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Meet the New Pope

Posted on Mar 13, 2013
AP/Gregorio Borgia

Pope Francis waves to the crowd at the Vatican on Wednesday. Cardinal Jorge Bergoglio, who chose the name of Francis, is the 266th pontiff of the Roman Catholic Church.

As The New York Times points out, Jorge Mario Bergoglio of Argentina is the first non-European pope in more than 1,000 years.

He’s 76 and he’ll be changing his name, as you do, to Francis.

Bergoglio takes over from Pope Benedict XVI, who became the first pope to resign in almost 600 years. Indeed, the new pope has many urgent crises to address, from a troubled Vatican bank to the seemingly endless sex abuse scandal.

For those keeping score at home, Francis is the third pope in a row not born in Italy. Although that country has the most cardinals and a well-known sense of pride (Italians held the papacy for 455 years before John Paul II), the Catholic Church continues a streak of symbolic choices. Benedict, of course, was from Germany, birthplace of the Protestant reformation and a hotbed of European secularism. John Paul II, the previous pontiff, was from Poland and he was elevated in 1978, a time when the Vatican sought to increase religious freedom in the Soviet bloc. Now we have Francis, born in the New World, where most Catholics live.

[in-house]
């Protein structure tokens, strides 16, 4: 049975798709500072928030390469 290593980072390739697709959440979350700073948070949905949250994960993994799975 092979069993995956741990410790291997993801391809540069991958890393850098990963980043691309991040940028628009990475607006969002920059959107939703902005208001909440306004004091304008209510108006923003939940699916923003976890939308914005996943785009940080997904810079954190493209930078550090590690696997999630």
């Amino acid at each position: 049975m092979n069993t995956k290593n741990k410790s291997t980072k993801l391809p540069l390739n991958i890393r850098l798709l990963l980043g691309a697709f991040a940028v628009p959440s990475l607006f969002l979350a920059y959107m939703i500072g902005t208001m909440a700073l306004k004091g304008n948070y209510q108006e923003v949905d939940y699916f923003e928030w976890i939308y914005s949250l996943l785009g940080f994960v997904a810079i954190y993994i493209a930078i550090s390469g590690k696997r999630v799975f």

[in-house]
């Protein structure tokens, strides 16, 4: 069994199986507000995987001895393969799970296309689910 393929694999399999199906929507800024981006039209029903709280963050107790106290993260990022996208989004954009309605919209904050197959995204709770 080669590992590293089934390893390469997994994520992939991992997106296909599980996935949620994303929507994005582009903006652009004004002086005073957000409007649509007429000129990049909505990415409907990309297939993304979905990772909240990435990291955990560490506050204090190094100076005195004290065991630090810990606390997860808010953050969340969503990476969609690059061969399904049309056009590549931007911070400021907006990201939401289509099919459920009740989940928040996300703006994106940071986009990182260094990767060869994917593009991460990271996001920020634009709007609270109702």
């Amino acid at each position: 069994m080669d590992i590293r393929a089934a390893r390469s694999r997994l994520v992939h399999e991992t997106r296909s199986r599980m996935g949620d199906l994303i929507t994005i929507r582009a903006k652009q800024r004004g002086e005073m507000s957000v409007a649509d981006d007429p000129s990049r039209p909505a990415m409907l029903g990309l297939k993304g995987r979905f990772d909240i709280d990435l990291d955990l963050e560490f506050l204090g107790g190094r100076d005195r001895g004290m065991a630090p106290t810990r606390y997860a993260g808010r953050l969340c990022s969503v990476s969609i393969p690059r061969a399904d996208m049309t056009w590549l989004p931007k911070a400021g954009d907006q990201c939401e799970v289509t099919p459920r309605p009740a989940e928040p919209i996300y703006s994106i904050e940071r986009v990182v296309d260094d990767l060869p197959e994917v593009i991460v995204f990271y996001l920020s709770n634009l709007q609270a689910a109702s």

It’s far too soon to know what sort of pope Francis I will make, but we do know something of Cardinal Jorge Mario Bergolgio. That’s because he was apparently the runner-up to Benedict XVI the last time the Vatican held a papal conclave. The following profile is from the National Catholic Reporter:

Though it’s hard to say how seriously one should take the specifics, the general consensus is that Bergoglio was indeed the “runner-up” last time around. He appealed to conservatives in the College of Cardinals as a man who had held the line against liberalizing currents among the Jesuits, and to moderates as a symbol of the church’s commitment to the developing world.

Back in 2005, Bergoglio drew high marks as an accomplished intellectual, having studied theology in Germany. His leading role during the Argentine economic crisis burnished his reputation as a voice of conscience, and made him a potent symbol of the costs globalization can impose on the world’s poor.

Bergoglio’s reputation for personal simplicity also exercised an undeniable appeal – a Prince of the Church who chose to live in a simple apartment rather than the archbishop’s palace, who gave up his chauffeured limousine in favor of taking the bus to work, and who cooked his own meals.

—Posted by Peter Z. Scheer.

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